X is true for so and so said it is true. Listening to "experts" and those who are in authority is treacherous. The authorities and experts disagree among themselves. They can be wrong. Some authorities and experts are deliberate liars because they know it will do their career little or no harm. For example, the Mormon archaeologist may say he has found evidence that the Book of Mormon is true. He knows this makes him the laughing stock of his field but he doesn't care for the Mormon Church is his audience. Christians like to quote authorities and professors that back up their faith. That is trickery for you could easily get as many if not more to say the faith is nonsensical. Science avoids authority - it depends on tests.

With religion and miracle claims, you find that they are propped up by "experts" who lend them credence.
If something strange is reported such as a miracle then take account of all the facts and come up with a hypothesis that explains all of them. Explanatory scope is an important task.  Indeed if you can think of many theories then all the better! You don't have to be able to explain how an alleged miracle happened. It's enough to know that it could have had natural causes and not have been a miracle at all.
What about the possibility that witnesses of miracles are lying? Your own brain is a liar too so you could be sincere and lied to by your very own mind. Think about that.
Don't be afraid to change your hypothesis.
The hypothesis must possibly account for everything. It is mad to say a stigmatist cut herself to make the wounds if you were watching her all the time and she had no chance to do that.
If hypothesis 1 accounts for something and if another hypothesis accounts for it just as well - no more and no less - then just choose the simplest one.
Suppose there is a miracle reported. If hypothesis 1 assumes that nature can account for it and hypothesis 2 assumes that the paranormal can account for it, choose hypothesis 1. You can't assume that the tenner stolen from your wallet magically turned into a puff of smoke. You assume that some more mundane and boring explanation is the right one - there is a thief on the loose.
Always ensure that in principle at least, a hypothesis can be falsified. Suppose somebody dying of cancer suddenly and instantly gets better. There is no way of telling that magic invisible medicine was behind it or that it was God or that the person suddenly unleashed temporary healing powers. You can't disprove any of the paranormal suggestions about what might have happened. You can't say you know when the cure took place. Perhaps the person was healed weeks ago and some occult force made the person seem to be still stricken with cancer and on the verge of death though they were not.

So what are we saying? If you decide some force unknown to nature is involved you cannot say any more than that. You are not saying what it is. Saying it is a miracle or paranormal is showing bias. It shows you are making it about your pet theory not the truth. You already know that nature is more than what you think it is so nature is all you need. We know nature better than the paranormal or supernatural so we choose the view that gives us the best option of finding a way to show it is untrue. That demands a natural account of what may have happened.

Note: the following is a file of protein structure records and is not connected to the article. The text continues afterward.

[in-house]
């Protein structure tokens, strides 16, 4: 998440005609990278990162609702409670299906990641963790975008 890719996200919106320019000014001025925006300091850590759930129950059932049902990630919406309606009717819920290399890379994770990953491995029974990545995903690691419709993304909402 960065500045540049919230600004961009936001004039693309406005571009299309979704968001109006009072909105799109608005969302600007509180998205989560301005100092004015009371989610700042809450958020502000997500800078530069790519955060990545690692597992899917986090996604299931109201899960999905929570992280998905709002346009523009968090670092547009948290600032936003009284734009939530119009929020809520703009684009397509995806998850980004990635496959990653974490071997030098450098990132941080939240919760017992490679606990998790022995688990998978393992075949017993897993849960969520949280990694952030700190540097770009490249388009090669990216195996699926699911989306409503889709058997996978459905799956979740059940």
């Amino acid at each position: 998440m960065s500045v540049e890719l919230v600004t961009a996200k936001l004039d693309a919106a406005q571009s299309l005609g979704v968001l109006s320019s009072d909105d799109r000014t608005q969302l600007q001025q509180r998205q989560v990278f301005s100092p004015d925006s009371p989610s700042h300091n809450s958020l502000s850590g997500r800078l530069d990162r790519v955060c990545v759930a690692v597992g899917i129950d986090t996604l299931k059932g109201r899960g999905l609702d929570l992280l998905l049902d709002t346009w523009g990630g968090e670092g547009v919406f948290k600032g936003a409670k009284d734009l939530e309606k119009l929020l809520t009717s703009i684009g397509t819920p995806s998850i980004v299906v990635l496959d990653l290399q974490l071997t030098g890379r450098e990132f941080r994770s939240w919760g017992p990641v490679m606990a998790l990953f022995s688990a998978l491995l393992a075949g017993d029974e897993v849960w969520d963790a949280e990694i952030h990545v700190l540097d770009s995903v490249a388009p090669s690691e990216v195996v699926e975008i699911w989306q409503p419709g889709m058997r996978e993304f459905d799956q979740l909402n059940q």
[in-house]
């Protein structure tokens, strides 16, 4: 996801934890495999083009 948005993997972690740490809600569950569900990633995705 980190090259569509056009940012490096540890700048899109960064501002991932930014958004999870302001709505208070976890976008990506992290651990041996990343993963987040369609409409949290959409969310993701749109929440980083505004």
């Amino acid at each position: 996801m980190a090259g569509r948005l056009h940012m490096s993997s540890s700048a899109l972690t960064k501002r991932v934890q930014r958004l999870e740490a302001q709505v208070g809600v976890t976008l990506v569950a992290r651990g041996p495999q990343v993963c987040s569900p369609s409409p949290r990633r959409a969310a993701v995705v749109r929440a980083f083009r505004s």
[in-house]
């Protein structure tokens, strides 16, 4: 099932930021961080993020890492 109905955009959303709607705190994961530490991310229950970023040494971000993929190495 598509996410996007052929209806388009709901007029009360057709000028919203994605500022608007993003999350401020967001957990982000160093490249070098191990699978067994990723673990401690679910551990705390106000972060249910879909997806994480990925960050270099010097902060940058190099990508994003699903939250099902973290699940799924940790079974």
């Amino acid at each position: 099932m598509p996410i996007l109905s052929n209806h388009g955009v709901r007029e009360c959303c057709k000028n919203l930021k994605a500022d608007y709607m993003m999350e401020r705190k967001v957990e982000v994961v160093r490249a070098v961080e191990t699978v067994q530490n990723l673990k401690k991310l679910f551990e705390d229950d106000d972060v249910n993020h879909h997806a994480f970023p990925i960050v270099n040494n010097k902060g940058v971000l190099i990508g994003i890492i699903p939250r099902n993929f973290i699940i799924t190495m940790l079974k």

Arguments from authority are like the ad hominem in reverse.  The ad hominem says the argument is wrong for the person has flaws.  But it is not about the person's flaws but what they say.  Arguments from authority make it about the status and education of the speaker when in fact it is only what they say matters not who they are.

So with an an hominem, when one disagrees with the argument, one attacks the one making the argument and not the argument. For example, "I don't believe that adultery is wrong for the pope condemns it and he is dodgy". Another example, "Voltaire said Catholicism was nonsense but he was a scoundrel so you can't trust him." You can be the worst liar in the world and still be telling the truth about something. If some person who cannot be trusted either because of her bad life or because you don't really know her, what you do is you do not dismiss something she says. What you do is recognise that it may be the truth. She needs more checking out than a person known to be honest would.
I perceive that those who believe in miracles use ad hominem reasoning in order to make their stupidity and arrogance - or is it craftiness? look acceptable. They attack the person making the argument not the argument in these ways,
# Accusing those who reject belief of not having looked at the evidence.  Interestingly, if you say a miracle is untrue you get more mercy than other religions that simply pay no attention to it.  It is as if not believing is not the problem for them so much as you saying it is untrue.  Why the raw nerve?

# Accusing those who reject belief of not understanding the evidence.

# Accusing them of distorting the evidence.  They will be accused of putting the dogma that miracles do not happen above the evidence - they are therefore accused of being dishonest.  But everybody has a dogma that "Miracle claim x is untrue".  Catholics just reject the Mormon miracles without being able to tell us why.  Many sceptics just go all the way.  Everybody is dogmatic.  Some sceptics try to justify their rejecting when they can and that is good not bad.

#Accuse them of downplaying evidence that shows them wrong.

If some sceptic has done the work carefully and honestly and shown that a miracle claim even if true is unworthy of belief according to the evidence that sceptic is being demonised and it is the believers who are refusing to respect the evidence.

We conclude that arguments from authority are arrogant and lazy and show a bad attitude to those who do not accept them.



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